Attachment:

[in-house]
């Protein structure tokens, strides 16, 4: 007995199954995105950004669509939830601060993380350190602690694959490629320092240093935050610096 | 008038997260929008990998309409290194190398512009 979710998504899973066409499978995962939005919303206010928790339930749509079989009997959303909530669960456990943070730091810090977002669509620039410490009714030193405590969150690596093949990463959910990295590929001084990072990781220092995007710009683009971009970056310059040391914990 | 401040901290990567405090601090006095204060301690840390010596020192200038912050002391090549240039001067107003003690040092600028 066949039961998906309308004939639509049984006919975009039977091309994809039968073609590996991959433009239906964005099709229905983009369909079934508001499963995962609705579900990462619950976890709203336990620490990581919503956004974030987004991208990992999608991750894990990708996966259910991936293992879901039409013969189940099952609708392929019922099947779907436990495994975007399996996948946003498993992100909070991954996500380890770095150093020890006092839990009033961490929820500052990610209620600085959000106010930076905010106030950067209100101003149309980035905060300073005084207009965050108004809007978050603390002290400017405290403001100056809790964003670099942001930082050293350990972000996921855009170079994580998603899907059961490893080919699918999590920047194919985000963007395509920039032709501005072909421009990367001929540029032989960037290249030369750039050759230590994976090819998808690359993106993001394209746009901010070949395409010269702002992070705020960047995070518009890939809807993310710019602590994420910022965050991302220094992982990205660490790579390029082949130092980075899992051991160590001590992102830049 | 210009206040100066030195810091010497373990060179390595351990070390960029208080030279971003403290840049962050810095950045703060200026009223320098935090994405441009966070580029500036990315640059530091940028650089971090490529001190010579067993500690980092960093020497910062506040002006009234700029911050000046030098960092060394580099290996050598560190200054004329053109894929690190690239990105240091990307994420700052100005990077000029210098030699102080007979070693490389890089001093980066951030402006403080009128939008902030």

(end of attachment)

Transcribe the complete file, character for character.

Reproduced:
[in-house]
């Protein structure tokens, strides 16, 4: 007995199954995105950004669509939830601060993380350190602690694959490629320092240093935050610096 | 008038997260929008990998309409290194190398512009 979710998504899973066409499978995962939005919303206010928790339930749509079989009997959303909530669960456990943070730091810090977002669509620039410490009714030193405590969150690596093949990463959910990295590929001084990072990781220092995007710009683009971009970056310059040391914990 | 401040901290990567405090601090006095204060301690840390010596020192200038912050002391090549240039001067107003003690040092600028 066949039961998906309308004939639509049984006919975009039977091309994809039968073609590996991959433009239906964005099709229905983009369909079934508001499963995962609705579900990462619950976890709203336990620490990581919503956004974030987004991208990992999608991750894990990708996966259910991936293992879901039409013969189940099952609708392929019922099947779907436990495994975007399996996948946003498993992100909070991954996500380890770095150093020890006092839990009033961490929820500052990610209620600085959000106010930076905010106030950067209100101003149309980035905060300073005084207009965050108004809007978050603390002290400017405290403001100056809790964003670099942001930082050293350990972000996921855009170079994580998603899907059961490893080919699918999590920047194919985000963007395509920039032709501005072909421009990367001929540029032989960037290249030369750039050759230590994976090819998808690359993106993001394209746009901010070949395409010269702002992070705020960047995070518009890939809807993310710019602590994420910022965050991302220094992982990205660490790579390029082949130092980075899992051991160590001590992102830049 | 210009206040100066030195810091010497373990060179390595351990070390960029208080030279971003403290840049962050810095950045703060200026009223320098935090994405441009966070580029500036990315640059530091940028650089971090490529001190010579067993500690980092960093020497910062506040002006009234700029911050000046030098960092060394580099290996050598560190200054004329053109894929690190690239990105240091990307994420700052100005990077000029210098030699102080007979070693490389890089001093980066951030402006403080009128939008902030």